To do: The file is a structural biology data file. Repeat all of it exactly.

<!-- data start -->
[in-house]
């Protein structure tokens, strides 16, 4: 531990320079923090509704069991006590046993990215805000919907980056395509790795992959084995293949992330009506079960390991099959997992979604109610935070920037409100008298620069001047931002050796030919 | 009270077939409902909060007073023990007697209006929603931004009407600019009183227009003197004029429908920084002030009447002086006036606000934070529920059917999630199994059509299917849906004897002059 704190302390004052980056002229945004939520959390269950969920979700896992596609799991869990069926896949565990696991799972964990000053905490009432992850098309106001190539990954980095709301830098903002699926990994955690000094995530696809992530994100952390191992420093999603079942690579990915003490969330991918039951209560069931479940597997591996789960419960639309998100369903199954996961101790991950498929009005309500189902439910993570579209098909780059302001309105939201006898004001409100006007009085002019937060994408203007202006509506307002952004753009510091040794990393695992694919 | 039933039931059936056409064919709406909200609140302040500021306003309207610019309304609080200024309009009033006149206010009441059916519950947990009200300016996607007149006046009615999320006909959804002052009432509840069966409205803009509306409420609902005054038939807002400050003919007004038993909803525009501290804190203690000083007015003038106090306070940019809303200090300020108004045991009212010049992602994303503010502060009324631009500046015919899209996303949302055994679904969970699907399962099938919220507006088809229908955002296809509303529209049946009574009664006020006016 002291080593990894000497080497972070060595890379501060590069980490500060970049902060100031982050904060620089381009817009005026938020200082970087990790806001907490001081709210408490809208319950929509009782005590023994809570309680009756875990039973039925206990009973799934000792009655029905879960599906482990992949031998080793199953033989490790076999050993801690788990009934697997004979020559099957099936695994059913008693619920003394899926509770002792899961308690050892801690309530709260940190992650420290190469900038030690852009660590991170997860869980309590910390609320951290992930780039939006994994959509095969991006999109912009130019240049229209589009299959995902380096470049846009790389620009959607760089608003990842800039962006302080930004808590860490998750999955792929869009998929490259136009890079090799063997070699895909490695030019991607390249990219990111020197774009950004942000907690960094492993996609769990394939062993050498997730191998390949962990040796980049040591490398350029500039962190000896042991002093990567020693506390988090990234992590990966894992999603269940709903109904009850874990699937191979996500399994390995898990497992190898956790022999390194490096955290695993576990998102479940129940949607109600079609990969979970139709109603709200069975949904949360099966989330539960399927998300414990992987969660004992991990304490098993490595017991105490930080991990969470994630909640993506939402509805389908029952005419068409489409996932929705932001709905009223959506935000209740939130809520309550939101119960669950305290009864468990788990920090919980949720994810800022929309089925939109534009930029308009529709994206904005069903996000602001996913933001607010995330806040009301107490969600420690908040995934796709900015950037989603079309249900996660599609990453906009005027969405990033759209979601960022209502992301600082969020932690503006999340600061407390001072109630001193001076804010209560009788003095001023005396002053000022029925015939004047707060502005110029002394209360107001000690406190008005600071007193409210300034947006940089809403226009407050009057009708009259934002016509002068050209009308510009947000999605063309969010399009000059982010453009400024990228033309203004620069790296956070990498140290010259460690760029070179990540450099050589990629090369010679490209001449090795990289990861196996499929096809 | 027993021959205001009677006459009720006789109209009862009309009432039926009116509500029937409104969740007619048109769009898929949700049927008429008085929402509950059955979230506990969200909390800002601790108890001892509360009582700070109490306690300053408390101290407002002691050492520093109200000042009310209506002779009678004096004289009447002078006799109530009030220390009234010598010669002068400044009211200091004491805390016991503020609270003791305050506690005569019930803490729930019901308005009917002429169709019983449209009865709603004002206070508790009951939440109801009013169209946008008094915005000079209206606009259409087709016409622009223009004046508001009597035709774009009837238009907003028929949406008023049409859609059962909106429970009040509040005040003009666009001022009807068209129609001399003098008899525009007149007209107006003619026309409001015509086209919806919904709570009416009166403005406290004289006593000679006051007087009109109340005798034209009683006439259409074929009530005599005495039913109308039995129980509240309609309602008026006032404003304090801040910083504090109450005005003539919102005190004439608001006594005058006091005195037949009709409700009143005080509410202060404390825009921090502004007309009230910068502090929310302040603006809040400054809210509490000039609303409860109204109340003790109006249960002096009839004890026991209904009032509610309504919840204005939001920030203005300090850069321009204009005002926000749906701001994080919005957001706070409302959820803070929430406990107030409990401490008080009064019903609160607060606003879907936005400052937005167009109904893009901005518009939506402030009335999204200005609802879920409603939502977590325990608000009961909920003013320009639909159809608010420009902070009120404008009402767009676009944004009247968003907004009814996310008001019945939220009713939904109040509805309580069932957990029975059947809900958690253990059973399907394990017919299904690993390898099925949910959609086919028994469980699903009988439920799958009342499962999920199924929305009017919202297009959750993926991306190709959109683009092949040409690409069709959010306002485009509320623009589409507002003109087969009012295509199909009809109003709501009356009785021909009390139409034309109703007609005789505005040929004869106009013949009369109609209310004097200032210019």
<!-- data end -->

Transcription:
[in-house]
């Protein structure tokens, strides 16, 4: 531990320079923090509704069991006590046993990215805000919907980056395509790795992959084995293949992330009506079960390991099959997992979604109610935070920037409100008298620069001047931002050796030919 | 009270077939409902909060007073023990007697209006929603931004009407600019009183227009003197004029429908920084002030009447002086006036606000934070529920059917999630199994059509299917849906004897002059 704190302390004052980056002229945004939520959390269950969920979700896992596609799991869990069926896949565990696991799972964990000053905490009432992850098309106001190539990954980095709301830098903002699926990994955690000094995530696809992530994100952390191992420093999603079942690579990915003490969330991918039951209560069931479940597997591996789960419960639309998100369903199954996961101790991950498929009005309500189902439910993570579209098909780059302001309105939201006898004001409100006007009085002019937060994408203007202006509506307002952004753009510091040794990393695992694919 | 039933039931059936056409064919709406909200609140302040500021306003309207610019309304609080200024309009009033006149206010009441059916519950947990009200300016996607007149006046009615999320006909959804002052009432509840069966409205803009509306409420609902005054038939807002400050003919007004038993909803525009501290804190203690000083007015003038106090306070940019809303200090300020108004045991009212010049992602994303503010502060009324631009500046015919899209996303949302055994679904969970699907399962099938919220507006088809229908955002296809509303529209049946009574009664006020006016 002291080593990894000497080497972070060595890379501060590069980490500060970049902060100031982050904060620089381009817009005026938020200082970087990790806001907490001081709210408490809208319950929509009782005590023994809570309680009756875990039973039925206990009973799934000792009655029905879960599906482990992949031998080793199953033989490790076999050993801690788990009934697997004979020559099957099936695994059913008693619920003394899926509770002792899961308690050892801690309530709260940190992650420290190469900038030690852009660590991170997860869980309590910390609320951290992930780039939006994994959509095969991006999109912009130019240049229209589009299959995902380096470049846009790389620009959607760089608003990842800039962006302080930004808590860490998750999955792929869009998929490259136009890079090799063997070699895909490695030019991607390249990219990111020197774009950004942000907690960094492993996609769990394939062993050498997730191998390949962990040796980049040591490398350029500039962190000896042991002093990567020693506390988090990234992590990966894992999603269940709903109904009850874990699937191979996500399994390995898990497992190898956790022999390194490096955290695993576990998102479940129940949607109600079609990969979970139709109603709200069975949904949360099966989330539960399927998300414990992987969660004992991990304490098993490595017991105490930080991990969470994630909640993506939402509805389908029952005419068409489409996932929705932001709905009223959506935000209740939130809520309550939101119960669950305290009864468990788990920090919980949720994810800022929309089925939109534009930029308009529709994206904005069903996000602001996913933001607010995330806040009301107490969600420690908040995934796709900015950037989603079309249900996660599609990453906009005027969405990033759209979601960022209502992301600082969020932690503006999340600061407390001072109630001193001076804010209560009788003095001023005396002053000022029925015939004047707060502005110029002394209360107001000690406190008005600071007193409210300034947006940089809403226009407050009057009708009259934002016509002068050209009308510009947000999605063309969010399009000059982010453009400024990228033309203004620069790296956070990498140290010259460690760029070179990540450099050589990629090369010679490209001449090795990289990861196996499929096809 | 027993021959205001009677006459009720006789109209009862009309009432039926009116509500029937409104969740007619048109769009898929949700049927008429008085929402509950059955979230506990969200909390800002601790108890001892509360009582700070109490306690300053408390101290407002002691050492520093109200000042009310209506002779009678004096004289009447002078006799109530009030220390009234010598010669002068400044009211200091004491805390016991503020609270003791305050506690005569019930803490729930019901308005009917002429169709019983449209009865709603004002206070508790009951939440109801009013169209946008008094915005000079209206606009259409087709016409622009223009004046508001009597035709774009009837238009907003028929949406008023049409859609059962909106429970009040509040005040003009666009001022009807068209129609001399003098008899525009007149007209107006003619026309409001015509086209919806919904709570009416009166403005406290004289006593000679006051007087009109109340005798034209009683006439259409074929009530005599005495039913109308039995129980509240309609309602008026006032404003304090801040910083504090109450005005003539919102005190004439608001006594005058006091005195037949009709409700009143005080509410202060404390825009921090502004007309009230910068502090929310302040603006809040400054809210509490000039609303409860109204109340003790109006249960002096009839004890026991209904009032509610309504919840204005939001920030203005300090850069321009204009005002926000749906701001994080919005957001706070409302959820803070929430406990107030409990401490008080009064019903609160607060606003879907936005400052937005167009109904893009901005518009939506402030009335999204200005609802879920409603939502977590325990608000009961909920003013320009639909159809608010420009902070009120404008009402767009676009944004009247968003907004009814996310008001019945939220009713939904109040509805309580069932957990029975059947809900958690253990059973399907394990017919299904690993390898099925949910959609086919028994469980699903009988439920799958009342499962999920199924929305009017919202297009959750993926991306190709959109683009092949040409690409069709959010306002485009509320623009589409507002003109087969009012295509199909009809109003709501009356009785021909009390139409034309109703007609005789505005040929004869106009013949009369109609209310004097200032210019």